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An evening at 191 Toole celebrates the culture and ‘Elements’ of hip hop

If you've succumbed to the hype around the new FOX series, "Empire," you may find the family drama intriguing, especially when gorgeous, but perennially some variation of bitch-faced Cookie Lyon (played by Taraji P. Henson) is slinging her inimitable shade.

The story line fits a prevailing stereotype (Lookin' at you, Fergie) of the rap and hip hop dream: An affluent, stylish life, around making self-regarding music about money, sex, fame, and how to get more of it all.

Hip hop authority HipHopDX.com debunks most of the series' conceptual infrastructure in a Feb. 19 piece, "Empire State of Mind: 5 Things Empire Gets Wrong About Hip Hop." It's well worth the 5-minute diversion to get right with the whole thing. But both the series and the debunking downplay the critical success factor in hip hop's endurance: It's about community as family, and being tight with your crew when the social fabric shreds and you fall right through it.

American Book Award winner Jeff Chang points out that early South Bronx gangs "preyed on the weak," but they also "structured the chaos," providing shelter, comfort and protection for latchkey kids, girls running away from abusive environments and foster kids outside the system, among many others. Hip hop crews are their legacy, mostly scrubbed of violent tendencies.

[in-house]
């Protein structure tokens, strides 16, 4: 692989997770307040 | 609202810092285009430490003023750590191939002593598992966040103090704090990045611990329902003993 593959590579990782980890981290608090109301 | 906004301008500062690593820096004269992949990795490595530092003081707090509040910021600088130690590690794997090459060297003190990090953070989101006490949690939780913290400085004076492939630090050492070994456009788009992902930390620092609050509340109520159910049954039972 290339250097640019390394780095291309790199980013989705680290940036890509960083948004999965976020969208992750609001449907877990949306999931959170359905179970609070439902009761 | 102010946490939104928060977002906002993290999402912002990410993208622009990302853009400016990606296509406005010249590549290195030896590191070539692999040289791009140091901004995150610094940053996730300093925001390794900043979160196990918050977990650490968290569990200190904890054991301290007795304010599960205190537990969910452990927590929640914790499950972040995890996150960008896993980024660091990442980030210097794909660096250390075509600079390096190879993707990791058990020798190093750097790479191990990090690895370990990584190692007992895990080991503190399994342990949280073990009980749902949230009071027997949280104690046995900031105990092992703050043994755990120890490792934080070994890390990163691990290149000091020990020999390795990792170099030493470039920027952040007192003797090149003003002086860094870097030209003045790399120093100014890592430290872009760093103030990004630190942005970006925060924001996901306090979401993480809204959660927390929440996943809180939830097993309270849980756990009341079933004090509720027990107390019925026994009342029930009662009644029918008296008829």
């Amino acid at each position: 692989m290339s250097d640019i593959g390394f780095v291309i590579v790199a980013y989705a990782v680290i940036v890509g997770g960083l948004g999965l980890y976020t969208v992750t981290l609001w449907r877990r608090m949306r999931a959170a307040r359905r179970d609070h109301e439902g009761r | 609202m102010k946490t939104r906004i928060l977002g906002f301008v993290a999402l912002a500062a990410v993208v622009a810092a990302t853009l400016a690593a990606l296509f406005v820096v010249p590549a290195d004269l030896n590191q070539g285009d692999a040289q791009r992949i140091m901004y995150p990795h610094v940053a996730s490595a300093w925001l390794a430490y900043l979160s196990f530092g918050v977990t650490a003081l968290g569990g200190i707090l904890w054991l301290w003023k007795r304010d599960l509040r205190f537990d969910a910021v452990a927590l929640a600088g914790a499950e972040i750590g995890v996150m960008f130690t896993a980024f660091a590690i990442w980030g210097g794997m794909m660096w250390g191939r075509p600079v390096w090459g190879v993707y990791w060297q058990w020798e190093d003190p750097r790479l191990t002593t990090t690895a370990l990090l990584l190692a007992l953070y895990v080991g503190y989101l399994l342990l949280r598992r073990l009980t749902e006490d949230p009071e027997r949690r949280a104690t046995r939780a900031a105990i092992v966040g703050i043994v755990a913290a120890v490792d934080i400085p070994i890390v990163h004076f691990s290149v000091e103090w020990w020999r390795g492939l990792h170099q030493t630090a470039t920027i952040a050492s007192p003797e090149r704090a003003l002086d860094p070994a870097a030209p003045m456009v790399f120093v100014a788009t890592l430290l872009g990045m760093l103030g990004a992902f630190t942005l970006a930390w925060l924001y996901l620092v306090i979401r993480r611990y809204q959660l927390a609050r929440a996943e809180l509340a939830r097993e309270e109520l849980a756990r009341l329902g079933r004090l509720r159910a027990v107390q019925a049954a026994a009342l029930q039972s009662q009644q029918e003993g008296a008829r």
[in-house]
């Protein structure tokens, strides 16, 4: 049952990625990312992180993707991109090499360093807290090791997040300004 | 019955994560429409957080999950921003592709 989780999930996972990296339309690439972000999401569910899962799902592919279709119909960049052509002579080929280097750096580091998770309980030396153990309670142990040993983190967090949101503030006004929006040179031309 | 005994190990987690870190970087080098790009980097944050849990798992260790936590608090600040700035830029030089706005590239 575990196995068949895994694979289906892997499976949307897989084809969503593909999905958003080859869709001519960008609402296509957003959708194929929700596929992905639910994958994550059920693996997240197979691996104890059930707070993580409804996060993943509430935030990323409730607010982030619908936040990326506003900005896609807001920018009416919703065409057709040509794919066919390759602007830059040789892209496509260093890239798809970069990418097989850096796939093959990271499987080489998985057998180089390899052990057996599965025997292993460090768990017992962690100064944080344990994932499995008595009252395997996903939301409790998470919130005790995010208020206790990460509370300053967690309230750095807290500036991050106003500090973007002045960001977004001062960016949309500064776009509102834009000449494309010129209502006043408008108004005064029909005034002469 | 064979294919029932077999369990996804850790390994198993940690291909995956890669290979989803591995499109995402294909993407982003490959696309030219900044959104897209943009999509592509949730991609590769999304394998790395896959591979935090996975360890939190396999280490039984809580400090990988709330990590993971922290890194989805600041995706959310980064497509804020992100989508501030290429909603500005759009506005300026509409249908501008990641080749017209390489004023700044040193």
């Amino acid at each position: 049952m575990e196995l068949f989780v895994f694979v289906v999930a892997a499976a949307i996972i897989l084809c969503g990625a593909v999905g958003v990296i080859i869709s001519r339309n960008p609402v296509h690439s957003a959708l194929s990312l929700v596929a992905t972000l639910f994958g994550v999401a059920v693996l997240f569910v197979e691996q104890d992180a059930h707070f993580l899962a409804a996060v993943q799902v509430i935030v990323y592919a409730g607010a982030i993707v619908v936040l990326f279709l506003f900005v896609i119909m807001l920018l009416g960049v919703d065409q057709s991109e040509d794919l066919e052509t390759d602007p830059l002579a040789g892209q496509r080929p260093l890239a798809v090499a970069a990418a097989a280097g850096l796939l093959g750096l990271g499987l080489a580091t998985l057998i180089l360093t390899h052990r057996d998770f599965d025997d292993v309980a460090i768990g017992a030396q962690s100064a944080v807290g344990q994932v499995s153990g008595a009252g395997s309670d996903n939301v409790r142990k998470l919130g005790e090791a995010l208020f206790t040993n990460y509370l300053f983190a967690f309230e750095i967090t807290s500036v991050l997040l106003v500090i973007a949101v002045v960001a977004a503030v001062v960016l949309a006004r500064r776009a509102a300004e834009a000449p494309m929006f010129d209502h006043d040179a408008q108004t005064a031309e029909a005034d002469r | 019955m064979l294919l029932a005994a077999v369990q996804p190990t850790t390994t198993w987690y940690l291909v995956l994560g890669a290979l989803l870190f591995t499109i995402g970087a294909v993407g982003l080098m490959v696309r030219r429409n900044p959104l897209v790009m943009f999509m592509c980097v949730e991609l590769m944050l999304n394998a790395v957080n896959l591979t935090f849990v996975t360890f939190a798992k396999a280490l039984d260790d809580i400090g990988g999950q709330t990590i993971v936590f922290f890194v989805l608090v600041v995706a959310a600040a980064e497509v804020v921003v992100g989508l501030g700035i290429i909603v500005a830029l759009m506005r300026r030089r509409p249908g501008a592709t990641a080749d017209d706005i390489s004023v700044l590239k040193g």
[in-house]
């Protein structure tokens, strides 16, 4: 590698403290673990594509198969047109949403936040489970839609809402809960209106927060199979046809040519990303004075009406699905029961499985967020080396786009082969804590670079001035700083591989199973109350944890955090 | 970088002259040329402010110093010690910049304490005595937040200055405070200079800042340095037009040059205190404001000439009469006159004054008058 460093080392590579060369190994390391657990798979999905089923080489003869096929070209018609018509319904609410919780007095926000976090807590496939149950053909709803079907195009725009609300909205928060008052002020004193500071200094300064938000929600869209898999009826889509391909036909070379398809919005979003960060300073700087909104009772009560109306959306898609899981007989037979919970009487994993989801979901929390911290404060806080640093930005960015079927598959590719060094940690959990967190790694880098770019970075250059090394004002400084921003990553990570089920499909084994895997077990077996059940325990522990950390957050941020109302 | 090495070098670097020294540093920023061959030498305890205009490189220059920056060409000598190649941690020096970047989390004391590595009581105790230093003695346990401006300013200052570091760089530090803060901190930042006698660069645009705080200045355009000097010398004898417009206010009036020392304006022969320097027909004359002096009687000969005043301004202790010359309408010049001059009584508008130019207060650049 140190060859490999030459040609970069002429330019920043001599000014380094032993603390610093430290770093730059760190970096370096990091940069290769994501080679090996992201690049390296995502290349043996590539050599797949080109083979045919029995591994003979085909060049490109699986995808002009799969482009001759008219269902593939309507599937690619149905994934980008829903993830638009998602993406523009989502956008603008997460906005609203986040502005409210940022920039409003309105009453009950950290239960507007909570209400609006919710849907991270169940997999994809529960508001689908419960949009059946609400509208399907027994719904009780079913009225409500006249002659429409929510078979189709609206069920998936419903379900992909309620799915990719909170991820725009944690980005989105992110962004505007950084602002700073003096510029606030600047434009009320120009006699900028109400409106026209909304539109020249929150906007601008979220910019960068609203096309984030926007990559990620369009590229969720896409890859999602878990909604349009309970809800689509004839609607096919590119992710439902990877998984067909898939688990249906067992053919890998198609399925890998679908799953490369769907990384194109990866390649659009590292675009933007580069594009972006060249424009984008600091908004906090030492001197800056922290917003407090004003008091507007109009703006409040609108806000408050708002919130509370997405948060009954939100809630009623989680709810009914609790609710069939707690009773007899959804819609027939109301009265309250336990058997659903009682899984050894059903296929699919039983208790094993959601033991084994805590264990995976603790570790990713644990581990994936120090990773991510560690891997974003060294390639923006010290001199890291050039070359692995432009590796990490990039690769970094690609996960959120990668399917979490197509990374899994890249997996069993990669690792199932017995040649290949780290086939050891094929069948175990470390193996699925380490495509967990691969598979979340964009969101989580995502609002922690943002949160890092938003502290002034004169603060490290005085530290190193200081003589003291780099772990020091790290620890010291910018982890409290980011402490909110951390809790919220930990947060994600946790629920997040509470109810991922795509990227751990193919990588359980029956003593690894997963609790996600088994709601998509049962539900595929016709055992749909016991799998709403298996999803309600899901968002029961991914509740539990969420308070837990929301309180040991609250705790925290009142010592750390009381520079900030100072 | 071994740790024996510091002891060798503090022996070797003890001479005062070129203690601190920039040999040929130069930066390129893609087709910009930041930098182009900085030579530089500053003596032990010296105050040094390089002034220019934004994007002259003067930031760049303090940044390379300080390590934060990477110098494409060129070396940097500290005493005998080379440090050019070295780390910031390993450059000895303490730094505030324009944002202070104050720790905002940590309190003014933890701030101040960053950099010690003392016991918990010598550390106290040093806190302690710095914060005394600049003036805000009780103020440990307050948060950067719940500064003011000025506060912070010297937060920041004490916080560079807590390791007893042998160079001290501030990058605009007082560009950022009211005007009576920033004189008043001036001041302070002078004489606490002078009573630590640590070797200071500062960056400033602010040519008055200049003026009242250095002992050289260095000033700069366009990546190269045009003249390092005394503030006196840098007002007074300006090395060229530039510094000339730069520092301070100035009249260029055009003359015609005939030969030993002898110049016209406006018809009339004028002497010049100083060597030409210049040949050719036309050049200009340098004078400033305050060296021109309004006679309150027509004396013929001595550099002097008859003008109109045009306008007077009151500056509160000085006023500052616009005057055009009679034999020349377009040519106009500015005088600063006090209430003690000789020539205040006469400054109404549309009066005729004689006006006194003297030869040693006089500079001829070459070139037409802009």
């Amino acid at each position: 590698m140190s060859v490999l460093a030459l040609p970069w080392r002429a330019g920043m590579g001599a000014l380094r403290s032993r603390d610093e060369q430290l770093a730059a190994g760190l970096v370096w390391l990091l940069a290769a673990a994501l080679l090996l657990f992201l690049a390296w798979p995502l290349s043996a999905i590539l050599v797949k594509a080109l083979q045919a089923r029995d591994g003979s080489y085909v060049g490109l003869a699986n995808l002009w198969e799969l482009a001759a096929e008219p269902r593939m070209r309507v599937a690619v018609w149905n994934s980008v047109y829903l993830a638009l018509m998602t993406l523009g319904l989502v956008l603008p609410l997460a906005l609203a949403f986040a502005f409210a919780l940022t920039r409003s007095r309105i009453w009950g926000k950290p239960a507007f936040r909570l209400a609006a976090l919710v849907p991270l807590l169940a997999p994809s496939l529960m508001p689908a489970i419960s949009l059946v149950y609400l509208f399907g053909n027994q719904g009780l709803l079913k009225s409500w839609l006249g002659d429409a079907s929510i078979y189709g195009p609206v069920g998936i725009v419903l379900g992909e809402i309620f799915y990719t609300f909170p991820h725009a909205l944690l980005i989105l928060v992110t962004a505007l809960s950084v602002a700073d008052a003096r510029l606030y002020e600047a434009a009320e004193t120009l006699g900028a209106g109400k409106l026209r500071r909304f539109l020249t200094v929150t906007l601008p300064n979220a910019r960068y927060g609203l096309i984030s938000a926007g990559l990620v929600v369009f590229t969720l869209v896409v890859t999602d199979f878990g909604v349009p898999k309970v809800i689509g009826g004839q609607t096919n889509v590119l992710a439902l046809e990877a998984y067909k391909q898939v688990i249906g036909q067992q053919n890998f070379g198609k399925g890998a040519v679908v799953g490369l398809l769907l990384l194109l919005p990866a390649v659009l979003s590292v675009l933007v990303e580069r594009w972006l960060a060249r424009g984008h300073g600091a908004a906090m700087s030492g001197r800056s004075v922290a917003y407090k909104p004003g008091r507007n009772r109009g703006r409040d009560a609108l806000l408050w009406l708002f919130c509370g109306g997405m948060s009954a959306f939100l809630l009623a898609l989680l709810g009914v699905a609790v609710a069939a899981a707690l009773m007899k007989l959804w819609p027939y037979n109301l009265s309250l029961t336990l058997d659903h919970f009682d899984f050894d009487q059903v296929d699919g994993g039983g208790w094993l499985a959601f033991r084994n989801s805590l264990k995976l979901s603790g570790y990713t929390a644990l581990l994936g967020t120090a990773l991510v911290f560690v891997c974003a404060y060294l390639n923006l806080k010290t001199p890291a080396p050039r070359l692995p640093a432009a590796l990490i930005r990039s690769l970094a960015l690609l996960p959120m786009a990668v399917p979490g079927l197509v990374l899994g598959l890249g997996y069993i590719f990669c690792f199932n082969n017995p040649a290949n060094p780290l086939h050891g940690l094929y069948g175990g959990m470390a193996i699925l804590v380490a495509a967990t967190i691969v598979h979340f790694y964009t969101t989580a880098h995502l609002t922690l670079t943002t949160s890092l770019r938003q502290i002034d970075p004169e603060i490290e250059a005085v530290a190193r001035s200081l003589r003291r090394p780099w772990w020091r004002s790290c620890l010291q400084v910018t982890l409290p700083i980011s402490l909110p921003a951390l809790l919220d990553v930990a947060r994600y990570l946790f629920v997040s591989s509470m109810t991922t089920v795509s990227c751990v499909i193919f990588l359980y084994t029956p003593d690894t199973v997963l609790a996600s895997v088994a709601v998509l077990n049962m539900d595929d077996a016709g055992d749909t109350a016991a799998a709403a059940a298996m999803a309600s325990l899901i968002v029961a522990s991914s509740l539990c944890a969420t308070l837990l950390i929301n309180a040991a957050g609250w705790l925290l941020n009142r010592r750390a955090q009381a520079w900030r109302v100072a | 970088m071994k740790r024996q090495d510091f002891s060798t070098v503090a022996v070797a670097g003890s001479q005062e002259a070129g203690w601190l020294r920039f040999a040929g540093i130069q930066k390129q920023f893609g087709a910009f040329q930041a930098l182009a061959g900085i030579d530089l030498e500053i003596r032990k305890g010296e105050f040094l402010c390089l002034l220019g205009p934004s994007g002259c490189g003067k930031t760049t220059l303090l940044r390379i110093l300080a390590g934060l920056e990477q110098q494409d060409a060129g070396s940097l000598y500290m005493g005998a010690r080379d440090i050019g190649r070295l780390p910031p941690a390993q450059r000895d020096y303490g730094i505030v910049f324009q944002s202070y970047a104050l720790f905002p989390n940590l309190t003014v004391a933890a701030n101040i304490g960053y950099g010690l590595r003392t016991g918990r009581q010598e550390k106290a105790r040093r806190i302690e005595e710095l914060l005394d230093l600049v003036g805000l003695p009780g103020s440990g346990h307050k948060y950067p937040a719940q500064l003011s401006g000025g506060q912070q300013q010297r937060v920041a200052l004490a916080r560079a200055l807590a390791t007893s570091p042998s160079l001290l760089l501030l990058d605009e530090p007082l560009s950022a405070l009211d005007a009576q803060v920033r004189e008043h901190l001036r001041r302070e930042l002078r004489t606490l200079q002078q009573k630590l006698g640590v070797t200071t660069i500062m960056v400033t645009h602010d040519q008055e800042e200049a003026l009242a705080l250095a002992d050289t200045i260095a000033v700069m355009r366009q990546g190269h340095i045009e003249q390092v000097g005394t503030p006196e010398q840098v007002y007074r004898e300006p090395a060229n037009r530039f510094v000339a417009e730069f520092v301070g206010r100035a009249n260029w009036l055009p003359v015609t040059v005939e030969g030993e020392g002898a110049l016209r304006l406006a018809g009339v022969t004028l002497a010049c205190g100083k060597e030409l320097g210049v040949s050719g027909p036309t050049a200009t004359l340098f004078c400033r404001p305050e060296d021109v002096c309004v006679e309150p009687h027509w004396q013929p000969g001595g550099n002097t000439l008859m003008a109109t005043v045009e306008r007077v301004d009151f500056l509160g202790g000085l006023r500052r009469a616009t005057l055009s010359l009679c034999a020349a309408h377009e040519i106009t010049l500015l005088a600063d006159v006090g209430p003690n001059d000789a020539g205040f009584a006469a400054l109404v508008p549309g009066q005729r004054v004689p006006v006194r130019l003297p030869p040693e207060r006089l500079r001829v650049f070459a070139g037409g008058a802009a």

Failing to understand hip hop culture in the current century is like holding out against a smart phone. Like it or not, hip hop has been and will continue to be the greatest cultural influence of our era, reflected in fine art, architecture, music, dance, graphic design, cuisine and fashion as much as Beaux Arts, Baroque and Art Moderne defined the artistic character of their times.

Anyone willing to come in from the dark would do well to Kindle Chang's book, "Can't Stop Won't Stop," any edition. Or read it the old fashioned way. It maps the evolution of hip hop from U.S. postwar history, and his writing is so compelling I'd read it if it were about fly fishing.

You could also test a soft entry into it all at "The Elements," an evening celebrating the culture of hip hop, at 8 p.m., Saturday, Feb. 28, at the all-ages club 191 Toole. The name is the address. Admission is $5 plus a nonperishable food item. Proceeds support Youth on Their Own, a nonprofit that helps homeless teens finish school and more or less keep their lives together meanwhile.

Organizer Jocelyn Valencia of JRecognize, says that the event not only pays homage to hip hop by bringing the community together, but also goes back to its roots by incorporating "The Elements": MC-ing, breakdancing (b-boy), DJ-ing and graffiti-writing.

Valencia is a new and promising impresario in Tucson's hip hop scene. Personable, entrepreneurial, energetic and community-minded, she sees "The Elements" as a launch pad for her dream business, JRecognize, in which she can combine her passion for music, writing and positivity into fundraising events.